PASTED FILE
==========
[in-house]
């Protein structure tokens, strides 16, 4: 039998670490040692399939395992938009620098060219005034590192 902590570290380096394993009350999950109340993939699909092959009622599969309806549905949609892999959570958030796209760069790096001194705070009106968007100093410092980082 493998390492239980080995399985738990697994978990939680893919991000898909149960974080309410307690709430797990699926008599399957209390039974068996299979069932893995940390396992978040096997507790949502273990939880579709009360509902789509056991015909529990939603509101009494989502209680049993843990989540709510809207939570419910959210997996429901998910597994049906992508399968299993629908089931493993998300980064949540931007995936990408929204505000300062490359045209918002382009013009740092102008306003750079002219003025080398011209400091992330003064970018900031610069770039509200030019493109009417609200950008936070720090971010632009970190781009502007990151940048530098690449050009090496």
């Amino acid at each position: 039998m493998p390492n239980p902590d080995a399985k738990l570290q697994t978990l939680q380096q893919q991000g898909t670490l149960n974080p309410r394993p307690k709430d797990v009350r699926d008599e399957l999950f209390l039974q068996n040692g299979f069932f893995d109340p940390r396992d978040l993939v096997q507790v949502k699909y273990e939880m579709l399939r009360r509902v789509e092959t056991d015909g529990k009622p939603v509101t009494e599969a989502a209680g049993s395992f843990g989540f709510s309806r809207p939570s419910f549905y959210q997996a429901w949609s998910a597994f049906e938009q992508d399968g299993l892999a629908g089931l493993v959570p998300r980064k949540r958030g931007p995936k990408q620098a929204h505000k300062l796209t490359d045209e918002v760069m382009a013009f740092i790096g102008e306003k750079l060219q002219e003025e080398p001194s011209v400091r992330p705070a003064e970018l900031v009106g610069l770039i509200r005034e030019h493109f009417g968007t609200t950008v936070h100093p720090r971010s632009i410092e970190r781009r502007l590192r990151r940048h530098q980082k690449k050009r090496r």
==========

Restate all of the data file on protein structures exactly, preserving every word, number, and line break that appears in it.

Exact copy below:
[in-house]
């Protein structure tokens, strides 16, 4: 039998670490040692399939395992938009620098060219005034590192 902590570290380096394993009350999950109340993939699909092959009622599969309806549905949609892999959570958030796209760069790096001194705070009106968007100093410092980082 493998390492239980080995399985738990697994978990939680893919991000898909149960974080309410307690709430797990699926008599399957209390039974068996299979069932893995940390396992978040096997507790949502273990939880579709009360509902789509056991015909529990939603509101009494989502209680049993843990989540709510809207939570419910959210997996429901998910597994049906992508399968299993629908089931493993998300980064949540931007995936990408929204505000300062490359045209918002382009013009740092102008306003750079002219003025080398011209400091992330003064970018900031610069770039509200030019493109009417609200950008936070720090971010632009970190781009502007990151940048530098690449050009090496």
């Amino acid at each position: 039998m493998p390492n239980p902590d080995a399985k738990l570290q697994t978990l939680q380096q893919q991000g898909t670490l149960n974080p309410r394993p307690k709430d797990v009350r699926d008599e399957l999950f209390l039974q068996n040692g299979f069932f893995d109340p940390r396992d978040l993939v096997q507790v949502k699909y273990e939880m579709l399939r009360r509902v789509e092959t056991d015909g529990k009622p939603v509101t009494e599969a989502a209680g049993s395992f843990g989540f709510s309806r809207p939570s419910f549905y959210q997996a429901w949609s998910a597994f049906e938009q992508d399968g299993l892999a629908g089931l493993v959570p998300r980064k949540r958030g931007p995936k990408q620098a929204h505000k300062l796209t490359d045209e918002v760069m382009a013009f740092i790096g102008e306003k750079l060219q002219e003025e080398p001194s011209v400091r992330p705070a003064e970018l900031v009106g610069l770039i509200r005034e030019h493109f009417g968007t609200t950008v936070h100093p720090r971010s632009i410092e970190r781009r502007l590192r990151r940048h530098q980082k690449k050009r090496r």